Type Statutory Administrative
Source Laws passed by legislative bodies of federal, state, and local governments Executive powers, delegated by the legislative branch
Functions Protects and provides for the general welfare of society Carries out special duties of various agencies
Example The Florida legislature passed the Occupational Therapy Practice Act, which is outlined in the Florida Statutes, Title XXXII, Chapter 456, Regulation of Professions and Occupations The Florida Department of State maintains statewide rules for occupational therapy, which are outlined in the Florida Administrative Code, Division 64B11, Board of Occupational Therapy

Civil Versus Criminal Law

There are two major divisions of law: civil and criminal.

Civil law pertains to the private rights of one or more individuals and provides a means by which individuals may seek to enforce their rights against other individuals. Some types of civil law include contract law, wills, family law, and trusts. Civil litigation that involves injury (due to assault, battery, negligence, professional negligence, etc.) is called a tort.

Criminal law regulates the conduct of the individual in order to protect the public and society as a whole. Criminal prosecution is initiated by the government as opposed to an individual. The main types of criminal offenses are felonies, misdemeanors, and infractions. The primary goal of criminal litigation is to punish the defendant (University of Minnesota, 2018a).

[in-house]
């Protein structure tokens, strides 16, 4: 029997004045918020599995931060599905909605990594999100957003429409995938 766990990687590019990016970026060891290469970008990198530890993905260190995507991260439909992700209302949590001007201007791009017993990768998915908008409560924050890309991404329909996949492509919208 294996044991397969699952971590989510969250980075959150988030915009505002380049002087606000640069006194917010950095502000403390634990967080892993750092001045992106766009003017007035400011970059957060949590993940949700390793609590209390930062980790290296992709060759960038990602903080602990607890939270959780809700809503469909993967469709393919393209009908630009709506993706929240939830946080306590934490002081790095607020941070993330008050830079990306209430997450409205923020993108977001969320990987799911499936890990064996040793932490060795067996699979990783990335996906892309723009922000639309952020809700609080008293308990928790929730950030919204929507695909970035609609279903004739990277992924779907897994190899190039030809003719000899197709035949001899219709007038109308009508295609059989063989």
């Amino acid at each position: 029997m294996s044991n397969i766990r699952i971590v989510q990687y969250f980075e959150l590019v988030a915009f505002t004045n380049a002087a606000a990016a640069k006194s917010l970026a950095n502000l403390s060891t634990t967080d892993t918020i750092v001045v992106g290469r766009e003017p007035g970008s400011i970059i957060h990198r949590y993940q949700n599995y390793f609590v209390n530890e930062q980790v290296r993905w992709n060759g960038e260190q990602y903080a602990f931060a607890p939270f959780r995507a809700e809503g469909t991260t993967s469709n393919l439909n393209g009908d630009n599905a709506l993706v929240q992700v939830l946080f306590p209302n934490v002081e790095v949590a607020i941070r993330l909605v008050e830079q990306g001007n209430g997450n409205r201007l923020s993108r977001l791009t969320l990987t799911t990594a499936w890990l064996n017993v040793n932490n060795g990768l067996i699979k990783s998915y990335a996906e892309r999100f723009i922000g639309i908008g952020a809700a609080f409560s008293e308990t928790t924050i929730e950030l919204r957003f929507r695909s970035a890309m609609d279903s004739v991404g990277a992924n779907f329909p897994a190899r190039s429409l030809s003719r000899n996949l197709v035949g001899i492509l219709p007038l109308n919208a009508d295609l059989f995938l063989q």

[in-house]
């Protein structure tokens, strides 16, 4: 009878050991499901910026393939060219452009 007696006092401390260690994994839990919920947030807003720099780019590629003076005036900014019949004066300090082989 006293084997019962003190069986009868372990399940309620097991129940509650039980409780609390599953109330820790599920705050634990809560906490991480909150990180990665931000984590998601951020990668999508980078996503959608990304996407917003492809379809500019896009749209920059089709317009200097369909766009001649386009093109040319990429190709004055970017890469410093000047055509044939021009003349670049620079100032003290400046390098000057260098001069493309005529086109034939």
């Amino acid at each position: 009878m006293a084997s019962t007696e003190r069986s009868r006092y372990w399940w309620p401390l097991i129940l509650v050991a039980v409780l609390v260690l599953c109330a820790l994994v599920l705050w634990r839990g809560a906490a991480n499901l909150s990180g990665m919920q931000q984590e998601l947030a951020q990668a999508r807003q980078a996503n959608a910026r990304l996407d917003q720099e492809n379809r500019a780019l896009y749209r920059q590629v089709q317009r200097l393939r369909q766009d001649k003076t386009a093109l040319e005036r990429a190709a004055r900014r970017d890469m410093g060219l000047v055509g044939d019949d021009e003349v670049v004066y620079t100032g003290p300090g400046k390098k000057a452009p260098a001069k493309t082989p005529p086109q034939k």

It is a criminal offense to violate provisions of Florida’s Occupational Therapy Practice Act. When individuals or agencies believe an occupational therapist or occupational therapy assistant has violated a provision of the Practice Act, they may complain to the Board of Occupational Therapy. The Board will investigate the allegations, and if sufficient evidence is found to support the complaint, state attorneys may file a complaint against the licensee.

It is important to be aware that an action can potentially be both criminal and civil in nature (Stanford & Connor, 2012).

Sources: University of Minnesota Open Library, 2018a; PTBC, 2017.
Function/Goal To redress wrongs and injuries suffered by individuals
  • Contract law
  • Wills
  • Family law
  • Trusts
  • Torts (involves injury due to assault, battery, negligence, professional negligence, etc.)
Proof By preponderance of evidence; adjudicated by a judge or jury; a jury decision need not be unanimous
Function/Goal To regulate individual conduct for the good of society as a whole; to punish defendant (if found guilty)
  • Felonies (most serious crimes such as manslaughter, murder, rape, etc.)
  • Misdemeanors (lesser offences such as simple battery, first DUI offense, violation of Occupational Therapy Practice Act, etc.)
  • Infractions (petty-level crimes usually not punishable by imprisonment, such as speeding, parking violations, etc.)
Proof Beyond a reasonable doubt; decision must be unanimous

Civil Law and Occupational Therapy Practice

(The information in this section is in no way intended to be a substitute for professional legal advice.)